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13th February 2013 16:30:00
Posted by Anthony Nield

Roundabout 1963 - A Year in Colour in March

News
Roundabout: 1963 – A Year in Colour, released on 25 March, is the first in a new BFI series of previously unreleased ‘cine-magazine’ films from exactly 50 years ago, making an ideal gift for anyone celebrating a 50th birthday or anniversary this year.

In the 1960s, the British Government, through the Central Office of Information (COI), produced a range of topical films about Britain for distribution throughout the commonwealth. Roundabout was one of the most popular of these cine-magazines.

The BFI has collected together all the episodes of Roundabout produced during 1963 enabling viewers to travel back in time to see Britain and its place in the world – in particular its manufacturing partnerships with Commonwealth countries – 50 years ago.

Designed to promote British industry and values abroad, Roundabout’s colourful selection of topical stories – each episode featured three or four different subjects – was particularly aimed at the Asian market. To show the connections between the Commonwealth countries and Britain, many of the films illustrate how raw materials from one country, such as rubber, palm kernels, wood or cocoa, were used in manufacturing industries in the UK.

Highlights amongst the 11 globe-trotting films on this disc include a visit to the Royal Mint, trips around factories making the Mini car, cigarettes, sweets and books; a tour of a rubber tree plantation in South East Asia and a look at modern architecture in London, Djakarta and Saigon. There is a story on the then new activity of skin diving, the versatile British jet boat and the building of a new stand for racing at Ascot.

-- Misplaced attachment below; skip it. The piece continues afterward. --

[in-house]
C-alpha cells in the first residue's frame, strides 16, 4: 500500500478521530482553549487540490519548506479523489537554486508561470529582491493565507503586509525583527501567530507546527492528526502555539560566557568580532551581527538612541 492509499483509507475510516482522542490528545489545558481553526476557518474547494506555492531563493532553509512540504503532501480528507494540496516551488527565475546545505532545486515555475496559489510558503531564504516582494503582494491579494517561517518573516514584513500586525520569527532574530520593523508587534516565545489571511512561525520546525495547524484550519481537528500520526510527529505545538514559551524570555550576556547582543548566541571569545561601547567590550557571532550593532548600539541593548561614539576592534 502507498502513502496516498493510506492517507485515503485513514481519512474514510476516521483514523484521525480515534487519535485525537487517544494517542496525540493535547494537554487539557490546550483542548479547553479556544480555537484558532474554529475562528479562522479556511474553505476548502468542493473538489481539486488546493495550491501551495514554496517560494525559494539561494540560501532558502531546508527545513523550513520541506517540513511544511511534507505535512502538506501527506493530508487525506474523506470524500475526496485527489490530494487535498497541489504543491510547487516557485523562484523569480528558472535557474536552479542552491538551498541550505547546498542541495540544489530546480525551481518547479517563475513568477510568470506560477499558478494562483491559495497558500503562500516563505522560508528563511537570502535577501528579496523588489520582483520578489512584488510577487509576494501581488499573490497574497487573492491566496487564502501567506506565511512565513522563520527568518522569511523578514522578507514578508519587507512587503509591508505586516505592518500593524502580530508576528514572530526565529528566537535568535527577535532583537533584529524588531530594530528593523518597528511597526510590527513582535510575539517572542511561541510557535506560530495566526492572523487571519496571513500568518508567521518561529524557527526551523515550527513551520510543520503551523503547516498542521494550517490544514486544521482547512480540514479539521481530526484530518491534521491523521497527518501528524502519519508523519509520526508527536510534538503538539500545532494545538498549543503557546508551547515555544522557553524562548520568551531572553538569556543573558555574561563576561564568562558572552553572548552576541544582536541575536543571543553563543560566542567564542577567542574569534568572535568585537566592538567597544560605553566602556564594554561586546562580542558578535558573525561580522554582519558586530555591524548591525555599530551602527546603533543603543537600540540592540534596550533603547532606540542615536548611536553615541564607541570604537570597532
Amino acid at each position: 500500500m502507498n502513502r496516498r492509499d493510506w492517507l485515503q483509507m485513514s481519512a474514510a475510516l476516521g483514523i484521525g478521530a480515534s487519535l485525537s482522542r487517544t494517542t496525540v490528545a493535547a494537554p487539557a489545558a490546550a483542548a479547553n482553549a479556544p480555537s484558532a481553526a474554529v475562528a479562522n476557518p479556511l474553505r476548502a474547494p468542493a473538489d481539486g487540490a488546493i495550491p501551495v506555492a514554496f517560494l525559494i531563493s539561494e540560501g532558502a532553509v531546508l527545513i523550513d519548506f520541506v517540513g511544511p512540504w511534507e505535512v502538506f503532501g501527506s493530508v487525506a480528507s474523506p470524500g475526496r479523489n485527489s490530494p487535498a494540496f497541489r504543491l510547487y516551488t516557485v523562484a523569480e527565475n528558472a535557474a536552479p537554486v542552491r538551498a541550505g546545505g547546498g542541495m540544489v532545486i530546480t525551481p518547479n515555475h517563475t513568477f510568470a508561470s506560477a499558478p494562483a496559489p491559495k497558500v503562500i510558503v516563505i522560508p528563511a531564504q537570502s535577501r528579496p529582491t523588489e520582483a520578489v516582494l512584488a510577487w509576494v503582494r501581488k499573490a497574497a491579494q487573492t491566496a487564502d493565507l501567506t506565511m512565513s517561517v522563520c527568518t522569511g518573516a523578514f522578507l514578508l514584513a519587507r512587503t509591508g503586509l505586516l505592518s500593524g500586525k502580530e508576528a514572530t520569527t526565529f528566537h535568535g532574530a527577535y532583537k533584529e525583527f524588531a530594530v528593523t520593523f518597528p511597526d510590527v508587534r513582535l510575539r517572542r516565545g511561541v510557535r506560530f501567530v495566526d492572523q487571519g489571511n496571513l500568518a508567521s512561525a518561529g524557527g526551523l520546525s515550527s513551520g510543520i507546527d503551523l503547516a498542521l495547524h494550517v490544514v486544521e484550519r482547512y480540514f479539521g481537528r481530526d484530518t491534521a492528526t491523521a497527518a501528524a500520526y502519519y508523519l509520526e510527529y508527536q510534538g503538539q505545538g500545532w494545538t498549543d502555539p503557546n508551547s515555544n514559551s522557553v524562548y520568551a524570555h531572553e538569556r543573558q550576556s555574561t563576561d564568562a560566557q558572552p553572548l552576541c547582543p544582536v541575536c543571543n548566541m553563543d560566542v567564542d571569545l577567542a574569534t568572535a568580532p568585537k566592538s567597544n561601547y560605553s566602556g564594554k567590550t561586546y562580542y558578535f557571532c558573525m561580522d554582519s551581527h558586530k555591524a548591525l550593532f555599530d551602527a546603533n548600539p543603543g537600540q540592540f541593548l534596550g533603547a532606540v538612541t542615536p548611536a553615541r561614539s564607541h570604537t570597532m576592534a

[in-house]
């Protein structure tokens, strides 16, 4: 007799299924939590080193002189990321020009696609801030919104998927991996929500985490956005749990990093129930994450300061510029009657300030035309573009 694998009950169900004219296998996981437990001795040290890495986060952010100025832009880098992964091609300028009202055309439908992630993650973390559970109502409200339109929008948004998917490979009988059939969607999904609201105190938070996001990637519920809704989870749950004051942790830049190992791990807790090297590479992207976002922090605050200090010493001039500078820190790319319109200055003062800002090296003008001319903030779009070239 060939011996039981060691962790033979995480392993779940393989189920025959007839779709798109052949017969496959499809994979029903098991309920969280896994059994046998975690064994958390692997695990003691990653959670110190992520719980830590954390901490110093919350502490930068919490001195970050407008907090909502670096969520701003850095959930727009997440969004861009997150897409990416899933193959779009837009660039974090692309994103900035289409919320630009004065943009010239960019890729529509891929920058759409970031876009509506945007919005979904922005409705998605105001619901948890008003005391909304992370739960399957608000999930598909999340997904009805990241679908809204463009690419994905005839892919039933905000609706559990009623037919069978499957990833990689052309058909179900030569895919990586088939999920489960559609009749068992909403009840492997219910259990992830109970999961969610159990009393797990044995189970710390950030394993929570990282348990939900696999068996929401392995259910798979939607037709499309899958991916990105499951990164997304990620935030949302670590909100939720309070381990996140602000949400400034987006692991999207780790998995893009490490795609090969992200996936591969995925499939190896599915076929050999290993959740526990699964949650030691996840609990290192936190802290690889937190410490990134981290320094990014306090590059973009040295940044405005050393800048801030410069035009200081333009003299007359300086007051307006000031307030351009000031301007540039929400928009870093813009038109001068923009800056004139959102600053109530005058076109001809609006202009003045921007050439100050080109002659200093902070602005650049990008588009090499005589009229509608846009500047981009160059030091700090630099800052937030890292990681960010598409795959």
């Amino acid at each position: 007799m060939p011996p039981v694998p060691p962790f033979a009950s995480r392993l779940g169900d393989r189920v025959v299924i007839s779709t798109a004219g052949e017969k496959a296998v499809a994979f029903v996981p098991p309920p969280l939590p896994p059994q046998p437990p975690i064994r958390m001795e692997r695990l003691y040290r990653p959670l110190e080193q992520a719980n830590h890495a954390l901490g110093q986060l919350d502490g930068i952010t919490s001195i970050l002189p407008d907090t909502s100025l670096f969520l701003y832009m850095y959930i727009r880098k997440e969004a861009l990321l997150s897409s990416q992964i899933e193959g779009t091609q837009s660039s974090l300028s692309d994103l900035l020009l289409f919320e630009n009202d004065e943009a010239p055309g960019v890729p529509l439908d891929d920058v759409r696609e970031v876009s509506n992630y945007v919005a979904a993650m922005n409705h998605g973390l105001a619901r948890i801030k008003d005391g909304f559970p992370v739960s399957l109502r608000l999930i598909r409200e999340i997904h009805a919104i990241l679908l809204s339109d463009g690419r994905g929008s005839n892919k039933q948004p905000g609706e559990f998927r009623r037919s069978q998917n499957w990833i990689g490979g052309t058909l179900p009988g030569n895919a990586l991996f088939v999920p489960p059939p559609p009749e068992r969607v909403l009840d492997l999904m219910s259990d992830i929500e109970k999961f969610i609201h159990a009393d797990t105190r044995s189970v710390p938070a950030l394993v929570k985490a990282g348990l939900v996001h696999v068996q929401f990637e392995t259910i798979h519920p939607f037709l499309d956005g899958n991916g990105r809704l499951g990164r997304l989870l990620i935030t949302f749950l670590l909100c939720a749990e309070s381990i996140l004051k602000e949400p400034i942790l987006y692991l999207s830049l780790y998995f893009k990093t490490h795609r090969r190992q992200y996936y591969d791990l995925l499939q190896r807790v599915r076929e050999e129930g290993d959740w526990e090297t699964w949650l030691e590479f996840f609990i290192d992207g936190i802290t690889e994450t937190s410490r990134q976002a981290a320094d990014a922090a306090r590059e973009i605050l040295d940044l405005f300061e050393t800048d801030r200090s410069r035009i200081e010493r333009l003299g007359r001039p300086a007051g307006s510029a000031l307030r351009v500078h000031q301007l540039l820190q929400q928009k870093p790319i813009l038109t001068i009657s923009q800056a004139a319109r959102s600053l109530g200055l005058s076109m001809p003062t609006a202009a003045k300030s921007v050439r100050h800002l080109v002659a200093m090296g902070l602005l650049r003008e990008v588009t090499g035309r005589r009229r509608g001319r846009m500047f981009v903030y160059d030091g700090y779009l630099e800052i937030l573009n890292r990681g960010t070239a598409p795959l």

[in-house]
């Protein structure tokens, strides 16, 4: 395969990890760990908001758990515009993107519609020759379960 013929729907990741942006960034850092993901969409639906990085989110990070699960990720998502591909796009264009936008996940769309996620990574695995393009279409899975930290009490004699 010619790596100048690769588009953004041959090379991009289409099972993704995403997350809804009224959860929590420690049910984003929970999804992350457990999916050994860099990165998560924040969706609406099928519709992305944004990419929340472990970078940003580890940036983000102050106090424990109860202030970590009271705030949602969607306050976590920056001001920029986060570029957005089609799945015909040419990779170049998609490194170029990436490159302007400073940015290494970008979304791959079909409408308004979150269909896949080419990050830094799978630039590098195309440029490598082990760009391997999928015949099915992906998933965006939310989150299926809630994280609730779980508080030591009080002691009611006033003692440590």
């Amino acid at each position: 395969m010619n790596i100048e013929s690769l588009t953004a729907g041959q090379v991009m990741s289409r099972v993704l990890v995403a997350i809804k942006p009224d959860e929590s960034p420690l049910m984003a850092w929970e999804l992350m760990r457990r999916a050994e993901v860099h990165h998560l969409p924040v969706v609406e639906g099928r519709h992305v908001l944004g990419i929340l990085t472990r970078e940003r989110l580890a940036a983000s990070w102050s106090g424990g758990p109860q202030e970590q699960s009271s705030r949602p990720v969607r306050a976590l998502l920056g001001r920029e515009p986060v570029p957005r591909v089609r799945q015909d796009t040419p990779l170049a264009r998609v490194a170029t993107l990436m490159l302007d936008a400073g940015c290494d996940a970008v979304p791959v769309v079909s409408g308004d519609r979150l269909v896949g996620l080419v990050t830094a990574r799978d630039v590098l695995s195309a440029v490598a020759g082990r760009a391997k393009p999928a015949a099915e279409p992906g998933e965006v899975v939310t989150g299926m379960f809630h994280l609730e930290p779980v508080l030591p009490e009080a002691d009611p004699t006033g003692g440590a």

This set also includes an illustrated booklet with film notes and an essay about cine-magazines written by expect Linda Kaye of the British Universities Film and Video Council.

All films in the Roundabout series are now preserved in the BFI National Archive.



About Anthony Nield
Anthony hails from Cheltenham and has been writing about film for the best part of a decade. His particular obsessions include British and experimental cinema, non-fiction, and films that have fallen by the wayside. You'll find him reviewing such works in the DVD and Blu-ray sections, plus the occasional feature.